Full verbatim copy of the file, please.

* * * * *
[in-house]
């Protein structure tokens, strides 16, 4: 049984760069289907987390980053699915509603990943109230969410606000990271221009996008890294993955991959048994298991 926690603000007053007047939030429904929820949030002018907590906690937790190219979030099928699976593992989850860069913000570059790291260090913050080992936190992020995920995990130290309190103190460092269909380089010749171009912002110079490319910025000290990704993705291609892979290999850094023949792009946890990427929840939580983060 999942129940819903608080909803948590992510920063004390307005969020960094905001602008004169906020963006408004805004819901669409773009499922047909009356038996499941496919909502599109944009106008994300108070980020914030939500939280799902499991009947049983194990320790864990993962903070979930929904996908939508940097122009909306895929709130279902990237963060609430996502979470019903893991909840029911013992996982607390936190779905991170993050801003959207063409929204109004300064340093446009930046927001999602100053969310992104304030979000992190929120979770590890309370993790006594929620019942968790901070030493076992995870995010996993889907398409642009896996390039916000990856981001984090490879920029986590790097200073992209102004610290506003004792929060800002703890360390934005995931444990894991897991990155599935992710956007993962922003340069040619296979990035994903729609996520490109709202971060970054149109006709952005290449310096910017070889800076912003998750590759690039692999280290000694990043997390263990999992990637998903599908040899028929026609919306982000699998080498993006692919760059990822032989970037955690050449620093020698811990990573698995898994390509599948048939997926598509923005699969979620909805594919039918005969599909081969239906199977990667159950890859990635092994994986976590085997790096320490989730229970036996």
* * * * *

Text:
[in-house]
């Protein structure tokens, strides 16, 4: 049984760069289907987390980053699915509603990943109230969410606000990271221009996008890294993955991959048994298991 926690603000007053007047939030429904929820949030002018907590906690937790190219979030099928699976593992989850860069913000570059790291260090913050080992936190992020995920995990130290309190103190460092269909380089010749171009912002110079490319910025000290990704993705291609892979290999850094023949792009946890990427929840939580983060 999942129940819903608080909803948590992510920063004390307005969020960094905001602008004169906020963006408004805004819901669409773009499922047909009356038996499941496919909502599109944009106008994300108070980020914030939500939280799902499991009947049983194990320790864990993962903070979930929904996908939508940097122009909306895929709130279902990237963060609430996502979470019903893991909840029911013992996982607390936190779905991170993050801003959207063409929204109004300064340093446009930046927001999602100053969310992104304030979000992190929120979770590890309370993790006594929620019942968790901070030493076992995870995010996993889907398409642009896996390039916000990856981001984090490879920029986590790097200073992209102004610290506003004792929060800002703890360390934005995931444990894991897991990155599935992710956007993962922003340069040619296979990035994903729609996520490109709202971060970054149109006709952005290449310096910017070889800076912003998750590759690039692999280290000694990043997390263990999992990637998903599908040899028929026609919306982000699998080498993006692919760059990822032989970037955690050449620093020698811990990573698995898994390509599948048939997926598509923005699969979620909805594919039918005969599909081969239906199977990667159950890859990635092994994986976590085997790096320490989730229970036996």